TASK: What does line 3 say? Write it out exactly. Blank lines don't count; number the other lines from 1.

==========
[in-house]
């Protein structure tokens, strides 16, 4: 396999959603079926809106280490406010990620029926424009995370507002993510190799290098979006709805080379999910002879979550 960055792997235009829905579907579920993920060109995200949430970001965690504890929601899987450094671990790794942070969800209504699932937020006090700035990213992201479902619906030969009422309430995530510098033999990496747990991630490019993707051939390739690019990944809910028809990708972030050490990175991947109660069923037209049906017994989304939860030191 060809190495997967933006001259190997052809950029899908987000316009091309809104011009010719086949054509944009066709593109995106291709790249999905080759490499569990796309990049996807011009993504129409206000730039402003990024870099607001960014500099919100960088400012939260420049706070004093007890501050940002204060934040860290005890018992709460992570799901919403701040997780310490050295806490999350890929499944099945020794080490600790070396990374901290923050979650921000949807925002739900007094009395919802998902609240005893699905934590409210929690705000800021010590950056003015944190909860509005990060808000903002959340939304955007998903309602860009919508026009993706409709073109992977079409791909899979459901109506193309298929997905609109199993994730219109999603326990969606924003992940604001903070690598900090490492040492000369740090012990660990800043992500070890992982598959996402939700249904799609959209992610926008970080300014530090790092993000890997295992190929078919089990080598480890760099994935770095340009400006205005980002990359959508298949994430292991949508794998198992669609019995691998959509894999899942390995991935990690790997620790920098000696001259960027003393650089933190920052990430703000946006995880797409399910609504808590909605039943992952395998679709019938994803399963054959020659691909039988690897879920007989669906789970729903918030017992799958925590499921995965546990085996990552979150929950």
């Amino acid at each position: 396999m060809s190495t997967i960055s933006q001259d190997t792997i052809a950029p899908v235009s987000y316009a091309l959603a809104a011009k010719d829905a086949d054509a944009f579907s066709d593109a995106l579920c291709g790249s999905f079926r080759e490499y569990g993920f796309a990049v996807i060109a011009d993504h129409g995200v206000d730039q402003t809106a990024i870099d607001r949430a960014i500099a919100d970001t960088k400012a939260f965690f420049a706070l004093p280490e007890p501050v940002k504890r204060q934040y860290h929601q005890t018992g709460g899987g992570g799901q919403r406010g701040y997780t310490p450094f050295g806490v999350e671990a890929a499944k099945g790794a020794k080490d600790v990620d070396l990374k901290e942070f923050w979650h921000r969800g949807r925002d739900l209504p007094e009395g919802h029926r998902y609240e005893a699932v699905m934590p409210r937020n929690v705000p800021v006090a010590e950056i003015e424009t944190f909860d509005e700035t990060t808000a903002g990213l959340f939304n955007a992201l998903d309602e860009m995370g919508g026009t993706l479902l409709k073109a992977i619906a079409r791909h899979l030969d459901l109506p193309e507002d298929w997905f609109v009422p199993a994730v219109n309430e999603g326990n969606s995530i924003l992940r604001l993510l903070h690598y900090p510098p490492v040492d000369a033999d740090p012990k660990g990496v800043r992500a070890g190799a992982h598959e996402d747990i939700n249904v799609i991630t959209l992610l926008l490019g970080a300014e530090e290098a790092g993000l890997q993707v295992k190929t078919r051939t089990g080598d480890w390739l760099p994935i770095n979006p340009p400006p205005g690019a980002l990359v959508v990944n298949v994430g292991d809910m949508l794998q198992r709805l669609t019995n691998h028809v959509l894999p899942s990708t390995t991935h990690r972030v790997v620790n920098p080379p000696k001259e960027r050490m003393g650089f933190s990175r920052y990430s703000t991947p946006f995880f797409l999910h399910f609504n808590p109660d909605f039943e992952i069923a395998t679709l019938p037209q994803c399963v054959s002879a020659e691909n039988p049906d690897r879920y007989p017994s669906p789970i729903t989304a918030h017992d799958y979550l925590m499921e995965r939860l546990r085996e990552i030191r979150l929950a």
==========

């Amino acid at each position: 396999m060809s190495t997967i960055s933006q001259d190997t792997i052809a950029p899908v235009s987000y316009a091309l959603a809104a011009k010719d829905a086949d054509a944009f579907s066709d593109a995106l579920c291709g790249s999905f079926r080759e490499y569990g993920f796309a990049v996807i060109a011009d993504h129409g995200v206000d730039q402003t809106a990024i870099d607001r949430a960014i500099a919100d970001t960088k400012a939260f965690f420049a706070l004093p280490e007890p501050v940002k504890r204060q934040y860290h929601q005890t018992g709460g899987g992570g799901q919403r406010g701040y997780t310490p450094f050295g806490v999350e671990a890929a499944k099945g790794a020794k080490d600790v990620d070396l990374k901290e942070f923050w979650h921000r969800g949807r925002d739900l209504p007094e009395g919802h029926r998902y609240e005893a699932v699905m934590p409210r937020n929690v705000p800021v006090a010590e950056i003015e424009t944190f909860d509005e700035t990060t808000a903002g990213l959340f939304n955007a992201l998903d309602e860009m995370g919508g026009t993706l479902l409709k073109a992977i619906a079409r791909h899979l030969d459901l109506p193309e507002d298929w997905f609109v009422p199993a994730v219109n309430e999603g326990n969606s995530i924003l992940r604001l993510l903070h690598y900090p510098p490492v040492d000369a033999d740090p012990k660990g990496v800043r992500a070890g190799a992982h598959e996402d747990i939700n249904v799609i991630t959209l992610l926008l490019g970080a300014e530090e290098a790092g993000l890997q993707v295992k190929t078919r051939t089990g080598d480890w390739l760099p994935i770095n979006p340009p400006p205005g690019a980002l990359v959508v990944n298949v994430g292991d809910m949508l794998q198992r709805l669609t019995n691998h028809v959509l894999p899942s990708t390995t991935h990690r972030v790997v620790n920098p080379p000696k001259e960027r050490m003393g650089f933190s990175r920052y990430s703000t991947p946006f995880f797409l999910h399910f609504n808590p109660d909605f039943e992952i069923a395998t679709l019938p037209q994803c399963v054959s002879a020659e691909n039988p049906d690897r879920y007989p017994s669906p789970i729903t989304a918030h017992d799958y979550l925590m499921e995965r939860l546990r085996e990552i030191r979150l929950a």